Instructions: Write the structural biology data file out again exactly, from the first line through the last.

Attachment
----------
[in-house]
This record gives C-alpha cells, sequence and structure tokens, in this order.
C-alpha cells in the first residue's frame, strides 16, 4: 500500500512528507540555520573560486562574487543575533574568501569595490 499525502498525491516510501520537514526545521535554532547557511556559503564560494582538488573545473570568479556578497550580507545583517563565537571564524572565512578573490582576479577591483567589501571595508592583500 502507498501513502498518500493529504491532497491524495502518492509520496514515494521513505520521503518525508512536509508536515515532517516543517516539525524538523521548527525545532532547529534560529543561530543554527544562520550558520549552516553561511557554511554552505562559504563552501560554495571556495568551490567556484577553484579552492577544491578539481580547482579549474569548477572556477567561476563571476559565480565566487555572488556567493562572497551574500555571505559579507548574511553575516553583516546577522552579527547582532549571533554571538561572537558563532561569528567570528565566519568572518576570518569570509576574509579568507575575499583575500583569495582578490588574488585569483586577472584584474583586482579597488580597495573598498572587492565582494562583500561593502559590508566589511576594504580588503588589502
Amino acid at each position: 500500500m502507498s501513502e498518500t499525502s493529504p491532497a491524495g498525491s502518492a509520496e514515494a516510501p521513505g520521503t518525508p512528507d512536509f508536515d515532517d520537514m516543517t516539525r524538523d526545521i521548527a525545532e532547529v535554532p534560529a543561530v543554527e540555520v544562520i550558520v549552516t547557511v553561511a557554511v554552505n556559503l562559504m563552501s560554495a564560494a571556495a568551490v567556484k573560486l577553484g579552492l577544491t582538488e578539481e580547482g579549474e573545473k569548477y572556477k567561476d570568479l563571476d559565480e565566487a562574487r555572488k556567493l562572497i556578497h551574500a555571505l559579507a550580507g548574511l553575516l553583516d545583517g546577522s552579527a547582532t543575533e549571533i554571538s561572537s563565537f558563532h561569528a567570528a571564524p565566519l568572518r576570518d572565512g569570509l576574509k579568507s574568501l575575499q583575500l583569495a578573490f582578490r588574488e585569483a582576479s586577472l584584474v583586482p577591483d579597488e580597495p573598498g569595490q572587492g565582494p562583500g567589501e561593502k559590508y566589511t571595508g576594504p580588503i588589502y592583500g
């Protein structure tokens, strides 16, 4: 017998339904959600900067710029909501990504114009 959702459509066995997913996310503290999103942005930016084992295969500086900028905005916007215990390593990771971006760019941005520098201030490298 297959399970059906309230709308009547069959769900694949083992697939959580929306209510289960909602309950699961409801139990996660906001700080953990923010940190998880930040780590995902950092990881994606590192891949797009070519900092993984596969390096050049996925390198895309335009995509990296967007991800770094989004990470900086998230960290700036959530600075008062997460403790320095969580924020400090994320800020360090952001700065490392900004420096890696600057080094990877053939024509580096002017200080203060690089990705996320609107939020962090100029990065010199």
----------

[in-house]
This record gives C-alpha cells, sequence and structure tokens, in this order.
C-alpha cells in the first residue's frame, strides 16, 4: 500500500512528507540555520573560486562574487543575533574568501569595490 499525502498525491516510501520537514526545521535554532547557511556559503564560494582538488573545473570568479556578497550580507545583517563565537571564524572565512578573490582576479577591483567589501571595508592583500 502507498501513502498518500493529504491532497491524495502518492509520496514515494521513505520521503518525508512536509508536515515532517516543517516539525524538523521548527525545532532547529534560529543561530543554527544562520550558520549552516553561511557554511554552505562559504563552501560554495571556495568551490567556484577553484579552492577544491578539481580547482579549474569548477572556477567561476563571476559565480565566487555572488556567493562572497551574500555571505559579507548574511553575516553583516546577522552579527547582532549571533554571538561572537558563532561569528567570528565566519568572518576570518569570509576574509579568507575575499583575500583569495582578490588574488585569483586577472584584474583586482579597488580597495573598498572587492565582494562583500561593502559590508566589511576594504580588503588589502
Amino acid at each position: 500500500m502507498s501513502e498518500t499525502s493529504p491532497a491524495g498525491s502518492a509520496e514515494a516510501p521513505g520521503t518525508p512528507d512536509f508536515d515532517d520537514m516543517t516539525r524538523d526545521i521548527a525545532e532547529v535554532p534560529a543561530v543554527e540555520v544562520i550558520v549552516t547557511v553561511a557554511v554552505n556559503l562559504m563552501s560554495a564560494a571556495a568551490v567556484k573560486l577553484g579552492l577544491t582538488e578539481e580547482g579549474e573545473k569548477y572556477k567561476d570568479l563571476d559565480e565566487a562574487r555572488k556567493l562572497i556578497h551574500a555571505l559579507a550580507g548574511l553575516l553583516d545583517g546577522s552579527a547582532t543575533e549571533i554571538s561572537s563565537f558563532h561569528a567570528a571564524p565566519l568572518r576570518d572565512g569570509l576574509k579568507s574568501l575575499q583575500l583569495a578573490f582578490r588574488e585569483a582576479s586577472l584584474v583586482p577591483d579597488e580597495p573598498g569595490q572587492g565582494p562583500g567589501e561593502k559590508y566589511t571595508g576594504p580588503i588589502y592583500g
């Protein structure tokens, strides 16, 4: 017998339904959600900067710029909501990504114009 959702459509066995997913996310503290999103942005930016084992295969500086900028905005916007215990390593990771971006760019941005520098201030490298 297959399970059906309230709308009547069959769900694949083992697939959580929306209510289960909602309950699961409801139990996660906001700080953990923010940190998880930040780590995902950092990881994606590192891949797009070519900092993984596969390096050049996925390198895309335009995509990296967007991800770094989004990470900086998230960290700036959530600075008062997460403790320095969580924020400090994320800020360090952001700065490392900004420096890696600057080094990877053939024509580096002017200080203060690089990705996320609107939020962090100029990065010199």